Data Availability in Appliance Standards and Labeling Program Development and Evaluation

TitleData Availability in Appliance Standards and Labeling Program Development and Evaluation
Publication TypeReport
LBNL Report NumberLBNL-6282E
Year of Publication2013
AuthorsRomankiewicz, John, Nina Zheng Khanna, Edward L. Vine, and Nan Zhou
Date Published05/2013
PublisherLawrence Berkeley National Laboratory
CityBerkeley
Keywordsappliance, data, labelling, Low Emission & Efficient Buildings and Equipment, standards
Abstract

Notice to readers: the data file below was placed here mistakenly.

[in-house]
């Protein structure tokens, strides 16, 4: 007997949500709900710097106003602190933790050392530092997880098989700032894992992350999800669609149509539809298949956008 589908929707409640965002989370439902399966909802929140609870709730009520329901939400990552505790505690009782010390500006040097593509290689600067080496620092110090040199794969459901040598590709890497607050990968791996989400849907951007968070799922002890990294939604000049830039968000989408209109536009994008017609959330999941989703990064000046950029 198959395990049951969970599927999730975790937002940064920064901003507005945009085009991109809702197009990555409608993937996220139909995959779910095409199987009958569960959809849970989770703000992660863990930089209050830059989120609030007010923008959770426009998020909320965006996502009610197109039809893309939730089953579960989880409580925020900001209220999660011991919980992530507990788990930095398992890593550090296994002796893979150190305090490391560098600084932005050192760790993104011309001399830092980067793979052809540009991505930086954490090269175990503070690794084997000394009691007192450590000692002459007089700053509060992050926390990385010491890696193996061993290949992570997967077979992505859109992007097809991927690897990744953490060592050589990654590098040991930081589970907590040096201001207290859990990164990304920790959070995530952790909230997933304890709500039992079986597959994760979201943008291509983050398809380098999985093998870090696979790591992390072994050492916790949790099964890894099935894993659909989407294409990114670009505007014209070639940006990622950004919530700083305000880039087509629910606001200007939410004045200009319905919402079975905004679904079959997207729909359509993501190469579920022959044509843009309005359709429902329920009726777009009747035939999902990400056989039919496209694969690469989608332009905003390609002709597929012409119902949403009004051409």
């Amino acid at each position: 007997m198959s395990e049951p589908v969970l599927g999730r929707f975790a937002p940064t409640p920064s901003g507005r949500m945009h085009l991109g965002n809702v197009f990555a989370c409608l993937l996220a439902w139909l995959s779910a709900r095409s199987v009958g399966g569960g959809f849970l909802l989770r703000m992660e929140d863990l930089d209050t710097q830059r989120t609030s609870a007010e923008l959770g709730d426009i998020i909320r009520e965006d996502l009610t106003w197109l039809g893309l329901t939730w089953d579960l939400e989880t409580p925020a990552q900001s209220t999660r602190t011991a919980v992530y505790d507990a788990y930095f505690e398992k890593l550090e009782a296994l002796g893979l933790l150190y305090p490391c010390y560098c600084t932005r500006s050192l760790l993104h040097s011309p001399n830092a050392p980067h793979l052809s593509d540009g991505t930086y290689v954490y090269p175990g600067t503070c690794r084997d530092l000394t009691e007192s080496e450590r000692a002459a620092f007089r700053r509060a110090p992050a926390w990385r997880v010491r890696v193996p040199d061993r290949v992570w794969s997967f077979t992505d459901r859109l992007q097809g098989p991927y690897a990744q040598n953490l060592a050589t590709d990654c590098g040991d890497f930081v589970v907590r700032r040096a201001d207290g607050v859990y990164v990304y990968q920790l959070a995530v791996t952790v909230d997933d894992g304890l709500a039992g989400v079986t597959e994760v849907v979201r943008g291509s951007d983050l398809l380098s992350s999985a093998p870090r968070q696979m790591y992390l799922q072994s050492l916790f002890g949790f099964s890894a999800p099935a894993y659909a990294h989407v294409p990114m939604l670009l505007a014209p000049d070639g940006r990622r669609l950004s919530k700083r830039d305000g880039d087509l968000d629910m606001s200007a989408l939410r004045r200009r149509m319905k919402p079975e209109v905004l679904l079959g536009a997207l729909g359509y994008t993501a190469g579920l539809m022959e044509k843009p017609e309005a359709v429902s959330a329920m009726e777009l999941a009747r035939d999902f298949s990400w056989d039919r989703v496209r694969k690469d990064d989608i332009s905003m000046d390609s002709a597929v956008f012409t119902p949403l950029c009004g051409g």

In this report, we describe the necessary data inputs for both standards development and program evaluation and perform an initial assessment of the availability and uncertainty of those data inputs in China. For standards development, we find that China and its standards and labeling program administrators currently has access to the basic market and technical data needed for conducting market and technology assessment and technological and economic analyses. Some data, such as shipments data, is readily available from the China Energy Label product registration database while the availability of other data, including average unit energy consumption, prices and design options, needs improvement. Unlike some other countries such as the United States, most of the necessary data for conducting standards development analyses are not publicly available or compiled in a consolidated data source. In addition, improved data on design and efficiency options as well as cost data (e.g., manufacturing costs, mark-ups, production and product use-phase costs) – key inputs to several techno-economic analyses – are particularly in need given China’s unconsolidated manufacturing industry. For program evaluation, we find that while China can conduct simple savings evaluations on its incentive programs with the data it currently has available from the Ministry of Finance – the program administrator, the savings estimates produced by such an evaluation will carry high uncertainty. As such, China could benefit from an increase in surveying and metering in the next one to three years to decrease the uncertainty surrounding key data points such as unit energy savings and free ridership.

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